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*The following is the output of transcribing from an audio recording. Although the transcription is largely accurate, in some cases it is incomplete or inaccurate due to inaudible passages or transcription errors.
The following podcast is provided by care partners living and answers for elders radio, and welcome everyone to answers for elder’s radio. And I am so excited what a great week it’s is in Seattle. We finally had some sunshine this last week, which was really amazing after what was the like forty or fifty days of rain or some crazy thing that we had. So, anyway, if you’re like me and are wonderful listeners out there, you’re starting to see spring emerge and you know, it’s a breath of fresh air to kind of see that. And we have a breath of fresh air in our studio today because one of our favorite people in the world are here, Kelly Smith. Thank you, Frankie. Are Partners Senior living is here. Kelly, thank you so much for being on the show today. And you know, we have been this month of February talking about seniors health and wellness. Yeah, and we’ve kind of been through the Gammat of talking about different types of health aspects that I wanted to save kind of the best part for last. Okay, when we talk about senior living. Yeah, you know, I I do think Kelly, in many cases still we have listeners out there that think of senior living like a nursing home from twenty years ago. They will be honest that that’s all a lot of people remember. HMMMM. And yet it is, it exists, senior living and actually improves quality of life. And so I wanted to take all day today, this whole show, and I would like to talk to you a little bit about what that means in a an environment, in senior living, okay, and how we can talk about it. And so first, Kelly, I would love to talk a little bit about just general seniors health concerns. Sure, like what are some things that you look for in health care? A lot of times, when we’re talking about seniors and their health, what families come to US and they’re concerned about our full risk and their homes. Yeah, nutrition, mom and dad aren’t eating right. We’re really worried about very, very common medication concerns. They’re not taking their medications on time or not at all, or overdose, O overdozen. Oh, dad took his blood product, Prussian medication, three times in one day and then not for the rest of the week. To hear those kind of stories. Socialization, that quit hanging out with their friends because they don’t drive at night anymore. That isolation, isolation, pression, you know, depression, those kinds of things. That’s still seem to be the top concerns that families have for their loved ones as they age. You know, Kelly, you say that and I always tell families if you’re asking the question, is it time, it probably is. Yeah, because here’s the thing that I think a lot of us, as adult children, we feel like when we number one, don’t want to pry into our our parents. You know life, we don’t. We avoid confrontation, just difficult conversations, and so what happens is is that we tend to hold back or or this big old denial factor is written across our forehead. We really don’t see things as they see and I think a lot of times, especially that the adult child that’s there from day to day, they may not notice little things happening, like a sibling that may come to visit a couple times a year and then they’ll see this dramatic shift and they’ll look at like what, and the world is going on with mom or Dadd is that? Do you find that that happens quite a bit, and then you wind up the siblings arguing, because you how dare you say that? You Know Mom and dad are slipping. And, let’s be honest, if you’ve had a strong like, for example, in my family, my dad, my dad’s always been a rock star. Yeah, do anything. Yeah, you need your roof fixed, your car, fix something, you got a question about anything, we go to Dad Because, yeah, Dad has the answer. Yeah, well, Superman loses is Cape and those kids get scared. Okay, and we’ve always looked to dad for everything. My Mom’s in the hospital, we want to know how things are going, we look to dad. Okay, he kind of sets the pace for how US kids feel about a lot of things. Well, when your parents get older, they get a little bit frail. The kids get scared, right because, first of all they don’t want anyone else to see their parents like that, right. They also don’t want him to be embarrassed. You know, his respect and dignity is a big issue, and a lot of times parents don’t want to share where their kids what’s really going on behind the scenes because they consider that their business. So you got a lot of aspects there. Well, Kelly, I think the other thing that happens, which is really let’s just flip it the other way. Maybe daughter that’s there every day sees dad and mom slipping a little bit. So then daughter talks to her siblings and says, Oh, well, when you come up to visit next week, I want you to pay attention. Well, mom and dad sometimes can rise to the occasion for a day or two. Right, you bet, can’t? We all? Yes, and so then that the argument happens on the other side of mom and dad’s just fine. I don’t understand what you’re talking about. Right. Why are you right? Why are you making this big deal? Dad’s fine. Yeah, so there’s that piece. So it no wonder. It’s difficult, I’m times, for families to come together, to to really understand when you know what are the bench marks and and so you know just really what would you say, Kelly, would be that you know the red lights. For me, the red lights are again over medicating, under medicating. If your parents really cannot get the medication straight, that should tell you there’s other things that are going on that you’re not seeing. Okay, everyone has science experiments in the refrigerator. You know you’re going to you’re going to miss those from time to time and not get things cleaned out. That’s right. Necessarily falls on a regular basis. That’s that’s scary. At that point you need to take a look as the house too big. Are there some other things going on? And sometimes that can also be medication related, right, okay, and isolations a big one. If they’re not, if mom is hold up in that house and she won’t let people in and she’s not going out, you need to look at why. Okay, that’s a really, really big flag. Is She losing a lot of weight? Is there some weight issues, or is she not eating right? Exactly now, you tend to kind of go you know, when you go in and look at mom’s refrigerator or whatever and see the same things are there and haven’t been consumed, that’s a that’s a concern. It is a concern now again. I know for a fact a lot of times when you’ve been married forever and your spouse is gone, in the hospital, for example, and you check your kids, you eat today, Dad, yeah, and what he really ate was, you know, three pickles and you know, a handful of cashews, because he’s like Cook for himself. Well, that’s fine, but if you go over there and cook for him and then he’s still not eating something wrong, because it depression what’s happening there, and that’s when the kids really do need to have a family conference and just say hey, how are things going, or aren’t they eating the right kinds of things? Well, that’s it, you know, it’s like. I know that. You know we as families a lot of times, if mom or dad are still at home, it’s great to maybe create some healthy soup and put it in a zip black bag and sticket in the freezer, you beat, and that way, you know, when mom or dad need to eat something, all they have to do is take that packet and throw it in the microwave and Bingo you’ve got a bowl of suit which is a really nourishing and it’s got vegetables in it and all that stuff. So I always say those are kind of staples that if you have a loved one that’s still at home that’s not eating right, but maybe not to that stuff. These are things that you could do. And if you don’t make soups, get him from a restaurant or, you know, order them online. You can get all different kinds of things that. I’m just the grocery store the other day and there’s some really great healthy options in a can that are easy to open. So we there’s lots of options out there to get some good, nutritious things into the house right. But again, you need to find out what kind of things your folks like that they will actually eat. I know putting Kaol and my mom and dad’s refrigerator is not going to be an option. Now they’re not going to eat it, they don’t like it, they’re not going to ask. Okay, and that’s okay, but you got to find things that make sense. Getting their house bull of food that they’ll never eat and then being mad at them for not eating is kind of counter counter into. Sure it doesn’t make sense, sir so, but again it’s it’s is it? Is it an opinion or is it a fact? If MOM’s falling, that’s a fact, right. If she’s not eating the food you cooked for her, well, maybe that’s an opinion. So you really need to take a look at are they safe at home or is it because you’re frustrated that they’re not doing things the way you want them to? Write right, that’s a little bit of a difference as well. So we are taking again to Kelly Smith, who’s a vice president of sales and marketing for care partners senior living and we are so honored to have care partners on this program because they do things. You guys do things for assisted living, to help seniors independent living if they and and what I love about care partners living programs is that the fact that you can start independent. Yep, move into where you if you need help, you’ve got help for assist a living. Yeah, and if you have dementia or Alzheimer’s or one of your spouse, let’s say, you can still stay together. Yes, ma’am, we are. We actually had trademark last year the bonded pairs program. See, that’s some import so incredibly proud of that. Who Do we think we are, that we’re going to separate anyone who wants to to stay together? Exactly. It’s just wrong. I’m sorry, but it’s wrong. You keep those people together. It takes them both happy right, plus it saves them a lot of money and it’s just the right thing to do with the end of the day. Huge and you know realistically, and and talking about you know when is the right time and what are the things. I’m just going to bring up one thing before we before we go to the next segment, and that’s the indications of Furniture Walk Walking. Yeah, I have seen where if Marm or dad needs either a walker to get around the house and they’re still at home or Kane Kane, sometimes it’s okay. But if they’re hanging on a furniture, if they’re having a hard time getting out of the chair, those are indicators that number one, they could use some physical therapy to help get them some strengthening. There you go. And but the other thing is is it may be at the point where they need a little bit better environment that supports them and their home may not be the right place. And again, and is the house too big and they got the home they’ve been in for forty five years. They raised you guys in right, but they’re only living in two rooms, right. How many times have you seen that? Or they never go upstairs, or that couch that they’re sitting on is the same couch they’ve had for the last twenty years and those cushions are shot. I knew of a senior her whose bathroom was upstairs and she couldn’t go up there and so it all she did was there. They had a she had a half bath downstairs. She would do sponge baths and she said that those were just fine. Well, that’s going on. No, no, no, you need but but again, are we looking at the big picture right? Why are things happening and what’s the real story? Yes, sometimes it’s just a matter of buying mom a new couch. Sometimes it’s a different supportive environment. But again, you also have to have a conversation with mom. You can’t just come in and start ripping her house uppont now. You got to talk to you about what, mom, why are you guys only living into parts of the house? So, on our next segment, everyone, Kelly is going to come right back and we’re going to talk about so when mom transfers to assisted living or and help, what does that mean? Yep, and what kind of support will mom get? So, right after this, Kelly will be right back. The preceding podcast was provided by care partners living and answers for elders. Radio to contact care partners living co to care partners livingcom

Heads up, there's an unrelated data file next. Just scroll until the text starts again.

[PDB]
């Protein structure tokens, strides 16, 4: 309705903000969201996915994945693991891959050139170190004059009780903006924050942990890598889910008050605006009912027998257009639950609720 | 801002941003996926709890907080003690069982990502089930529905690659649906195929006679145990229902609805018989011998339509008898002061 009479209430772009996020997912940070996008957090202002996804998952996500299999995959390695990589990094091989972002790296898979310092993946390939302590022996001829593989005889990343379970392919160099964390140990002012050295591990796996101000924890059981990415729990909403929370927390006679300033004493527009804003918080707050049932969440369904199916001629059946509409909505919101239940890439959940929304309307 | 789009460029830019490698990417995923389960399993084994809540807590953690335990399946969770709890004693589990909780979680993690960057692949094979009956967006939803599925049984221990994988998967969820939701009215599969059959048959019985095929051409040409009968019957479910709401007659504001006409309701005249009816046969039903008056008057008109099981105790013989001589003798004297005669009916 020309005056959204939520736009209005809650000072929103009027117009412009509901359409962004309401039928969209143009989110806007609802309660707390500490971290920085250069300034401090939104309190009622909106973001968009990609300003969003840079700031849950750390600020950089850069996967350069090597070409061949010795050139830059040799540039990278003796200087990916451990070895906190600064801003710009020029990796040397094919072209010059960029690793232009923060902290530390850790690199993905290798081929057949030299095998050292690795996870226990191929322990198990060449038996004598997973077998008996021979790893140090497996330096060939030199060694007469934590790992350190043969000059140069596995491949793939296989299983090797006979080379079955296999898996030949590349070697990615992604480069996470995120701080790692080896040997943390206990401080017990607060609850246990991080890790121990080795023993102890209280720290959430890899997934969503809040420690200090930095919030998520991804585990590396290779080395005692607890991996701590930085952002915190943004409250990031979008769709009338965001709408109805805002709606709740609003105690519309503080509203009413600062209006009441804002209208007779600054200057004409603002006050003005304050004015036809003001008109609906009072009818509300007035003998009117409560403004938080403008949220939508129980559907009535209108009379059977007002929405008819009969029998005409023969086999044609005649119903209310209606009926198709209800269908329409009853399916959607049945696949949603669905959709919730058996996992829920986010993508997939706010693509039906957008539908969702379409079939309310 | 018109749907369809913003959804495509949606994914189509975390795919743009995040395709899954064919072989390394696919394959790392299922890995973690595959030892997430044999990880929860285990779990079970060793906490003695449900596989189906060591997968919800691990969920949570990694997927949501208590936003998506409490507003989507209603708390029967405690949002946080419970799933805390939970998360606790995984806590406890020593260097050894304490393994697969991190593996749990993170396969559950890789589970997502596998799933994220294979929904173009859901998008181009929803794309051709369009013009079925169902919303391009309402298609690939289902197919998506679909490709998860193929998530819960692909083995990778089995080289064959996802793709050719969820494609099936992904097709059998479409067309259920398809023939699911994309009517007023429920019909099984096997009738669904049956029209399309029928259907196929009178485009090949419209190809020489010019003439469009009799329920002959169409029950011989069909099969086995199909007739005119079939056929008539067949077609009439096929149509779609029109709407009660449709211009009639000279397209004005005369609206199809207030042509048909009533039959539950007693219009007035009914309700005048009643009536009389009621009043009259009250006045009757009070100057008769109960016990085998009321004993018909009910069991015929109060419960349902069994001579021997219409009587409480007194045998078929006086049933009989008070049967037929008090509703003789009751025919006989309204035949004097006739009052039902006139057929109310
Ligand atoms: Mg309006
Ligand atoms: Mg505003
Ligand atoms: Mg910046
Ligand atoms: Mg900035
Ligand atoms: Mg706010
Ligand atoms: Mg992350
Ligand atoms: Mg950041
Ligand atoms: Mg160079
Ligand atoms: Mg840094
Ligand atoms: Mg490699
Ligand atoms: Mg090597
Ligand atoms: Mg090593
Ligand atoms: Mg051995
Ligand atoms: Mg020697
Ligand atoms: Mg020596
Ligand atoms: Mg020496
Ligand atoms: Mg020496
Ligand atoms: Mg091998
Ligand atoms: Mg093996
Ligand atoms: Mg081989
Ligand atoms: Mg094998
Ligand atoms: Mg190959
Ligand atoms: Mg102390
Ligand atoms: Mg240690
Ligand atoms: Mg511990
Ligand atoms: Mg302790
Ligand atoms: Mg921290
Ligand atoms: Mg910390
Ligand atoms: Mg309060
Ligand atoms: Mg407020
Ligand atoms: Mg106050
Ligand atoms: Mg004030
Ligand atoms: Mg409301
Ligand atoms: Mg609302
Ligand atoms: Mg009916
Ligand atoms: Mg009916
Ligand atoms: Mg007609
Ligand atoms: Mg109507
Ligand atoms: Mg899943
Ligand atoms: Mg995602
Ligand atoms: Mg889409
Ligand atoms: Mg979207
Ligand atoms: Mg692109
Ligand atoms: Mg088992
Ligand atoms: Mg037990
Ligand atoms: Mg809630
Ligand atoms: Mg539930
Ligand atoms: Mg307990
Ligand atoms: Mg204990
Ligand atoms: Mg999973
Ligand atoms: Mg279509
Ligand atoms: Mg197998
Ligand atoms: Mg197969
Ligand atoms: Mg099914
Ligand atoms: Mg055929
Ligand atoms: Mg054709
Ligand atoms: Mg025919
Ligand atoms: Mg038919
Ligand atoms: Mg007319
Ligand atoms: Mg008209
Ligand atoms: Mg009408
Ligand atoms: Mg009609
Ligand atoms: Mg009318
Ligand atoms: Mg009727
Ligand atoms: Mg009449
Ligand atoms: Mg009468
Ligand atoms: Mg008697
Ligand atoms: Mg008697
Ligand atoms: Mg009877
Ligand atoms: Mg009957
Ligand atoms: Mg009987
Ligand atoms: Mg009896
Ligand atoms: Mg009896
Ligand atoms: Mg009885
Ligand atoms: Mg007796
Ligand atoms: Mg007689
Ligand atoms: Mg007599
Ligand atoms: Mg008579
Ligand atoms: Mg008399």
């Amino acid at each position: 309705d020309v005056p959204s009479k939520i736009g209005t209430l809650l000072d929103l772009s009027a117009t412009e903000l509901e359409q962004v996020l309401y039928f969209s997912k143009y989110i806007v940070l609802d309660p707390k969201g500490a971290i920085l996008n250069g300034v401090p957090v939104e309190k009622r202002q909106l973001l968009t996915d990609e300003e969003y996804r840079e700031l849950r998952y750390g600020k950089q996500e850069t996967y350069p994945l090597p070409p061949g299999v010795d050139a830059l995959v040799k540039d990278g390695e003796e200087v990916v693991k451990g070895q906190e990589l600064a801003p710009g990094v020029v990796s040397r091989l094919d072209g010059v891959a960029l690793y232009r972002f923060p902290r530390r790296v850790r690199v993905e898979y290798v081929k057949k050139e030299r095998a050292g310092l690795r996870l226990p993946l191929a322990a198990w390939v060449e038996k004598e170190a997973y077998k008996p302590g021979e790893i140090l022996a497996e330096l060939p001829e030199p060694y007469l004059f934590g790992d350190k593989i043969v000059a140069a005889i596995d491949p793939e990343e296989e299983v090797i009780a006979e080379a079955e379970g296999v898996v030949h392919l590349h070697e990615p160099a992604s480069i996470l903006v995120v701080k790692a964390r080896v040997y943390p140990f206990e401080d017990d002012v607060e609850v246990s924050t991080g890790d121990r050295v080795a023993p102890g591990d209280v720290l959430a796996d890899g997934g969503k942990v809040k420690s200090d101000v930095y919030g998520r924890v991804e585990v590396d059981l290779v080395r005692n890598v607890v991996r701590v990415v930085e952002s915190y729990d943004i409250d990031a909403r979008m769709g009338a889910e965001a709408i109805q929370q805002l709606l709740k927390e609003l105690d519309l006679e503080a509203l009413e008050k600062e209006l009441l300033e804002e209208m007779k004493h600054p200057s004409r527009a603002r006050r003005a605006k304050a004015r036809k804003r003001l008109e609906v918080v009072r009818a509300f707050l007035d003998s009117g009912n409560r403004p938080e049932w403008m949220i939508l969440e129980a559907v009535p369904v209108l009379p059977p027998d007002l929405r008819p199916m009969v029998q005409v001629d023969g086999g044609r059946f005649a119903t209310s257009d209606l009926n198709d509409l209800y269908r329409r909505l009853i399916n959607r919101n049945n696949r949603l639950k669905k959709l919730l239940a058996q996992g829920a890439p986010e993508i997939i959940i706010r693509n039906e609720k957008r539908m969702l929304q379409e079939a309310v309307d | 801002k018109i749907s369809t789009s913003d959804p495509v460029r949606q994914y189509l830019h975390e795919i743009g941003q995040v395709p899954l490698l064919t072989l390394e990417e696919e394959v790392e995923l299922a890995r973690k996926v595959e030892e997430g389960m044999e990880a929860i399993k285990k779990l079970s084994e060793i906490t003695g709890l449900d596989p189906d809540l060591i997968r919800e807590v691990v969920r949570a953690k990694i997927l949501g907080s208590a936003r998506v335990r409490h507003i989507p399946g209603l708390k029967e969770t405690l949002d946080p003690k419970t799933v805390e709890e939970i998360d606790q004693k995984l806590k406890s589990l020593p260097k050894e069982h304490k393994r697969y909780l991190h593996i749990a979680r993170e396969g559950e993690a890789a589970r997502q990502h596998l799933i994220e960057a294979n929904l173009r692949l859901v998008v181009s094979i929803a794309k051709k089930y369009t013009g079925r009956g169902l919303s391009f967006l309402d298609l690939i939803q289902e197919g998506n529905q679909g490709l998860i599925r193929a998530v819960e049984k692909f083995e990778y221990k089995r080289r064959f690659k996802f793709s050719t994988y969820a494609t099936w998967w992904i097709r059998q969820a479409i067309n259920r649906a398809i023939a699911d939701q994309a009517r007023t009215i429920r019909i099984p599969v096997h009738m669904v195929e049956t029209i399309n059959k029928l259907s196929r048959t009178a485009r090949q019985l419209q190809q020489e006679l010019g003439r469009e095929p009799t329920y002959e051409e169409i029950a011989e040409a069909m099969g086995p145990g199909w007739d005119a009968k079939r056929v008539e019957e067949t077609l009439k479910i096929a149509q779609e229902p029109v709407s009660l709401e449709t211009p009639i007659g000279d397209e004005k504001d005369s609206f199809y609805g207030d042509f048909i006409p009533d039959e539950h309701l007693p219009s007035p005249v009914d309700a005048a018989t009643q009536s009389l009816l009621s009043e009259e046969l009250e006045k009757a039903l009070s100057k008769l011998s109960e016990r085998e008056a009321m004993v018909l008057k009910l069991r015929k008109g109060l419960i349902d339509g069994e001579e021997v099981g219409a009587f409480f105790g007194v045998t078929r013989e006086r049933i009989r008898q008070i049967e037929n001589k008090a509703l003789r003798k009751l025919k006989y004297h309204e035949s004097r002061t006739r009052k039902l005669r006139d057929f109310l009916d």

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Founder and CEO of Answers for Elders, Inc., Suzanne Newman proclaims often, “Caring for my mom was the hardest thing I ever have done, but it was also my greatest privilege.” Following a career of over 25 years in sales, media, and marketing management, Suzanne Newman found herself on a 6-year journey caring for her mother. Her trials and tribulations as a family caregiver inspired an impassioned life mission outside of the corporate world to revolutionize the journey that so many other American families also find themselves on. In 2009, she became the founder and CEO of Answers for Elders, Inc., subsequently hosting hundreds of radio segments and podcasts, as well as authoring her first book. Suzanne and Answers for Elders, Inc. have spent 14 years, and counting, committed to helping families and seniors along their caregiving journeys by providing education, resources, and support. Each week on the Answers for Elders podcast, Suzanne is joined by vetted professional experts in over 65 categories including Health & Wellness, Life Changes, Living Options, Money, Law, and more. Suzanne lives in Edmonds, Washington with her husband, Keith, and their two doodle dogs, Whidbey and Skagit.